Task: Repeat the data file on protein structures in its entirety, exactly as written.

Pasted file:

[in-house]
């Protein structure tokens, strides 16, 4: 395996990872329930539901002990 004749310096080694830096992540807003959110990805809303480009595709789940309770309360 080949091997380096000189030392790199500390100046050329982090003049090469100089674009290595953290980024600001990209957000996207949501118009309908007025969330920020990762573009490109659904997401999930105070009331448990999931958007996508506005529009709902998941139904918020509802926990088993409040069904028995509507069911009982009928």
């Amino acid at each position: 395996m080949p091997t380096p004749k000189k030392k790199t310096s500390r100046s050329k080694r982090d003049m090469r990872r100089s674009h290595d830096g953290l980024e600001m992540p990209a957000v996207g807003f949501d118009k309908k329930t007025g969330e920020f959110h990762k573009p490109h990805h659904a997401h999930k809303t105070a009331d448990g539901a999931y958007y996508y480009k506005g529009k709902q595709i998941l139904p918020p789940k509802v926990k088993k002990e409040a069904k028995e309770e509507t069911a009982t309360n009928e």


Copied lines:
[in-house]
């Protein structure tokens, strides 16, 4: 395996990872329930539901002990 004749310096080694830096992540807003959110990805809303480009595709789940309770309360 080949091997380096000189030392790199500390100046050329982090003049090469100089674009290595953290980024600001990209957000996207949501118009309908007025969330920020990762573009490109659904997401999930105070009331448990999931958007996508506005529009709902998941139904918020509802926990088993409040069904028995509507069911009982009928």
């Amino acid at each position: 395996m080949p091997t380096p004749k000189k030392k790199t310096s500390r100046s050329k080694r982090d003049m090469r990872r100089s674009h290595d830096g953290l980024e600001m992540p990209a957000v996207g807003f949501d118009k309908k329930t007025g969330e920020f959110h990762k573009p490109h990805h659904a997401h999930k809303t105070a009331d448990g539901a999931y958007y996508y480009k506005g529009k709902q595709i998941l139904p918020p789940k509802v926990k088993k002990e409040a069904k028995e309770e509507t069911a009982t309360n009928e």